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Gay News Sponsor Windy City Times 2023-09-06



COMMENTARY Pope Francis permits blessings of same-gender couples on a case-by-case basis
by Nick Patricca

This article shared 4965 times since Wed Oct 4, 2023
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Pope Francis affirms the spiritual value of blessings of same gender couples in Church sanctioned ceremonies on a case-by-case basis when judged pastorally appropriate.

In a letter, released by the Vatican on Oct. 2, Francis states that priests, directed by pastoral charity—not by dictatorial judgments which deny, reject and exclude—should discern whether there are appropriate forms of blessings that do not confuse the blessing ritual with marriage.

The letter, dated Sept. 25 and issued by Cardinal Victor Manuel Fernández, the Vatican's new chief of doctrine, responded to a letter written to Francis in July by five reactionary Cardinals, who, dissatisfied by a previous response of Francis to their questions, demanded clear answers from Francis on a list of issues they presented to him as "dubia" (Latin for "doubts").

According to the prelates, these dubia arose because of varying interpretations of teachings pronounced by Francis and the Vatican, especially as articulated in his apostolic exhortation "Amoris Laetitia" (Latin for "joy of love") published March 2016. They were particularly concerned with teachings on same-gender blessings and the ordination of women to the priesthood.

Dubia are questions presented to a teaching authority of the Catholic Church that demand a simple "yes" or "no" response in order to clarify disputed matters of Catholic teaching and practice.

The timing of the release of Francis' response to the five cardinals—German Cardinal Walter Brandmuller,, Guinean Cardinal Robert Sarah, Mexican Cardinal Juan Sandoval Iniguez, American Cardinal Raymond Burke, and Chinese Cardinal Zen Ze-Kiun—is of special importance because it occurs just before the opening in Rome Oct. 4 of Session One of the Synod of Bishops, which reviews the input generated by a worldwide synodal process initiated by Francis in March 2021 to address the most pressing issues facing the Church in the contemporary world. The second and final Session of the Synod of Bishops is scheduled in Rome for October 2024.

The tone and content of Francis's response to the dubia affirms the essential message of Francis that the teachings of Jesus the Christ are concerned primarily with the care of persons and their guidance to communion with God. Politically, Francis is signaling to the participants in the synodal process that pastoral care is the guiding spirit of their work. Francis is moving the Church from a doctrinaire organization more concerned about protecting its own privileges and power to a caring community motivated by the teachings of Jesus to care for the least of the brethren.

Cardinal Burke has already commented on Francis's letter, asserting that it suggests homosexual acts can be good and are not contrary to moral law. Francis's letter seems to be a softening of the doctrinal statement published by the Vatican in 2021 prohibiting the blessing of LGBTQ+ couples because God "cannot bless sin."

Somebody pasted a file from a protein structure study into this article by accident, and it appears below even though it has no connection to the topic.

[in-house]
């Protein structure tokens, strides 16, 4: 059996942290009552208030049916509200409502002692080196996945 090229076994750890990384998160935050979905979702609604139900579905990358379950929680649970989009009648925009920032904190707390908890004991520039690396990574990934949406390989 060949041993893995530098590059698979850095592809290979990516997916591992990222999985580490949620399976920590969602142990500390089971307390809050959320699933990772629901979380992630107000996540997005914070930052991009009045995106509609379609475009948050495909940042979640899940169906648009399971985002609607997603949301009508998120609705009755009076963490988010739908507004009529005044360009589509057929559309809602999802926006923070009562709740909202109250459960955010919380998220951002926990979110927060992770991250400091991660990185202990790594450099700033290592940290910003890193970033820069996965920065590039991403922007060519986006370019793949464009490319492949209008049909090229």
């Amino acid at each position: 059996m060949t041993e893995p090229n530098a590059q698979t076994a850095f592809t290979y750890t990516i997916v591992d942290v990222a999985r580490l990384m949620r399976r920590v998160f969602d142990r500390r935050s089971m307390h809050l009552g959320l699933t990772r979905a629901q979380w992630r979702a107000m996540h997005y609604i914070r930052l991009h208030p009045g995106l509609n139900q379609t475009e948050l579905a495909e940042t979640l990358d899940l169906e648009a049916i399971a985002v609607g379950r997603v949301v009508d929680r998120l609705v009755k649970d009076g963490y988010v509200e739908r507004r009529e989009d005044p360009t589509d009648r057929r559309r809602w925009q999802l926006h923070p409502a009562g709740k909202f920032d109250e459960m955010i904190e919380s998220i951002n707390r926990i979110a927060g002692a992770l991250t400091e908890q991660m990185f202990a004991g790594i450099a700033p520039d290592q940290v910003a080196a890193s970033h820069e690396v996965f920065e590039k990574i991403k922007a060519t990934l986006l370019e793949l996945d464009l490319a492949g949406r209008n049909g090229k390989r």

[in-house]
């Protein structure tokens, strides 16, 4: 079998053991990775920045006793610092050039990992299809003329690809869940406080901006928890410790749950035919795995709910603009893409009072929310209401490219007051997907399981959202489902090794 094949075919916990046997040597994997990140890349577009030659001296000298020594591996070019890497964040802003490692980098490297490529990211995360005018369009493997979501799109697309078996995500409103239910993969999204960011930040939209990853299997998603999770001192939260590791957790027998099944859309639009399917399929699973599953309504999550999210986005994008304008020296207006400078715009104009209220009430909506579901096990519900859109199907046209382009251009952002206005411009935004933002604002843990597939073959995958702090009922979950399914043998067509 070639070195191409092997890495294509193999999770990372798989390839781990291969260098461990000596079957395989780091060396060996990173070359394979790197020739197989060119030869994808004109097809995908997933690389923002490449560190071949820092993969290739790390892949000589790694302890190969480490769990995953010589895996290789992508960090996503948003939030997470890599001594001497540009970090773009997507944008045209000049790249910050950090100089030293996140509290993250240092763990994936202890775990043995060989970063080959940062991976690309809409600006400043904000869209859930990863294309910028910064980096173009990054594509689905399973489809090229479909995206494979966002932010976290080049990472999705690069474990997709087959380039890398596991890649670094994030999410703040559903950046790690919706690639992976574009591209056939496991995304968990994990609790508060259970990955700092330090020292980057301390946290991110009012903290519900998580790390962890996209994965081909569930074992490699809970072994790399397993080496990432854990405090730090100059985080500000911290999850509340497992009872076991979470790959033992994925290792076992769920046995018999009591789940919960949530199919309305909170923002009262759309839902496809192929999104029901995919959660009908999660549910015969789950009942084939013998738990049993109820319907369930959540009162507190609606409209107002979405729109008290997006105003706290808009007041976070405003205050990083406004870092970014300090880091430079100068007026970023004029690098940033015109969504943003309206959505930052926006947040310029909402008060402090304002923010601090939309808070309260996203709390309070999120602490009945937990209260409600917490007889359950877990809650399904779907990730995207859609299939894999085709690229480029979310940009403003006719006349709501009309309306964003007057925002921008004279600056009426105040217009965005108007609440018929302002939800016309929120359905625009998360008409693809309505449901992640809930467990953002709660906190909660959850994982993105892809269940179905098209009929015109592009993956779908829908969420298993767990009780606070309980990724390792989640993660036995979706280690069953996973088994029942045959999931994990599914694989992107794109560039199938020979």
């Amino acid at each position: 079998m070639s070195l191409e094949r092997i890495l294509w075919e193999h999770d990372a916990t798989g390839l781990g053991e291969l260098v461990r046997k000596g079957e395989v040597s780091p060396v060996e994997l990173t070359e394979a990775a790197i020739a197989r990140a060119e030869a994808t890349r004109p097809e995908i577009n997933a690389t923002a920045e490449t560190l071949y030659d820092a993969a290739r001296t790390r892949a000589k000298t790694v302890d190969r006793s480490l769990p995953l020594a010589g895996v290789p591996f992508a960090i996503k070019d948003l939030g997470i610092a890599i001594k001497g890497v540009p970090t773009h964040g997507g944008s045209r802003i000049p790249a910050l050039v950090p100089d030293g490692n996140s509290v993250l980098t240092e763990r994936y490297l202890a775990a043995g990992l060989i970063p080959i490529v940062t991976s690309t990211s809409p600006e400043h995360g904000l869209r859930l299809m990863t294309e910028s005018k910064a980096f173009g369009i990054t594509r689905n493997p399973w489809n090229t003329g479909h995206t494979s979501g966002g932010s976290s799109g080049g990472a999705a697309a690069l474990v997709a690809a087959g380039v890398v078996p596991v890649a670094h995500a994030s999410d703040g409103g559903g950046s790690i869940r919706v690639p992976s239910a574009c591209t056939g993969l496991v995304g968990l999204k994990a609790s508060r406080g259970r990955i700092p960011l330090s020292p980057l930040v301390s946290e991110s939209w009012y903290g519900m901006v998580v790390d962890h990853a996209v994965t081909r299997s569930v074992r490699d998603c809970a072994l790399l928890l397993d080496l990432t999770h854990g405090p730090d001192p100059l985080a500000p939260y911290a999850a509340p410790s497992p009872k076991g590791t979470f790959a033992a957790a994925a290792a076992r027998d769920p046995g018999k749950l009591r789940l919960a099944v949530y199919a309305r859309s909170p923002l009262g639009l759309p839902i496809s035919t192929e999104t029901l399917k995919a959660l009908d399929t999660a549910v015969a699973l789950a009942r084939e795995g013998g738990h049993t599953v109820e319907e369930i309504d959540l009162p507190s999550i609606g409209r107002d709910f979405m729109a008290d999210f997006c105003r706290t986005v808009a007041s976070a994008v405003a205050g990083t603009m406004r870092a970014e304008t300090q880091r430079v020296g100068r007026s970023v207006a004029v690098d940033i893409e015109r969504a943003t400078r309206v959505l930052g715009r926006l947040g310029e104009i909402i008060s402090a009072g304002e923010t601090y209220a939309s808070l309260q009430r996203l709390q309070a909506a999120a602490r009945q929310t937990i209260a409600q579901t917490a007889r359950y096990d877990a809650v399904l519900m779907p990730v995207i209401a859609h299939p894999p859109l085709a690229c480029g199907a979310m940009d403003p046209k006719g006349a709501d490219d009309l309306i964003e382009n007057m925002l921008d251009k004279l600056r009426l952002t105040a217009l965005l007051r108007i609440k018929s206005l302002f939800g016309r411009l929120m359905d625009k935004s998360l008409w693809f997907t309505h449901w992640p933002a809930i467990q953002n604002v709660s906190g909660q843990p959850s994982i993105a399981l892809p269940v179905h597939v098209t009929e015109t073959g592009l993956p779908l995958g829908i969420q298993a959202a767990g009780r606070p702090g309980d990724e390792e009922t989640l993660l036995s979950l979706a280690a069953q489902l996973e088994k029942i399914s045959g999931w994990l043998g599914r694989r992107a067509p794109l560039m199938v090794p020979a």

In March of this year, Germany's liberal Catholic bishops defied the Vatican ban by voting in favor of adopting formal ceremonies to bless same-gender relationships. In late September, several priests held a group blessing ceremony for same-gender couples outside the cathedral of Cologne, Germany.

Francis DeBernardo, executive director of New Ways Ministry, which advocates for LGBTQ Catholics, stated that the pope's response "implies that the church does indeed recognize that holy love can exist between same-gender couples."

Conservative bishops have warned that this issue, along with the issue of ordaining women as priests, could precipitate a schism in the Catholic Church, as it has caused in the Anglican Churches. Some conservatives worry that the synodal process itself can cause confusion and errors regarding Church doctrine and practice because of the significant participation of lay people and women in the procedures.

In the United States, over 700,000 Catholics participated in the diocesan synods. Worldwide 112 of 114 Catholic Bishops Conferences conducted synods involving millions of participants. Francis has appointed 54 women—with the right to speak and vote—to the Synod of Bishops that opens in Rome October 04.

It is good to keep in mind that the Catholic Church is over 2,000 years old and has always had a variety of spiritualities for assisting people to find God in ways best suited to their needs and cultures. As John Boswell and many other scholars have pointed out, Church sanctioned blessings of same-gender couples is not new to the Catholic Church: Such rituals flourished in Celtic and Eastern Christian traditions.

Reminding Catholics to focus on the love of Jesus for all persons is always a good idea.

Helpful Links

The Oct. 2 letter is written in Spanish and signed by Francis. You can read the unofficial full English translation of Francis's responses to the dubia at .

My Windy City Times op-ed on the blessing ceremony in Germany is at .

Loyola Press has an excellent descriptive statement on synods and synodal process in the Catholic Church at .

This article shared 4965 times since Wed Oct 4, 2023
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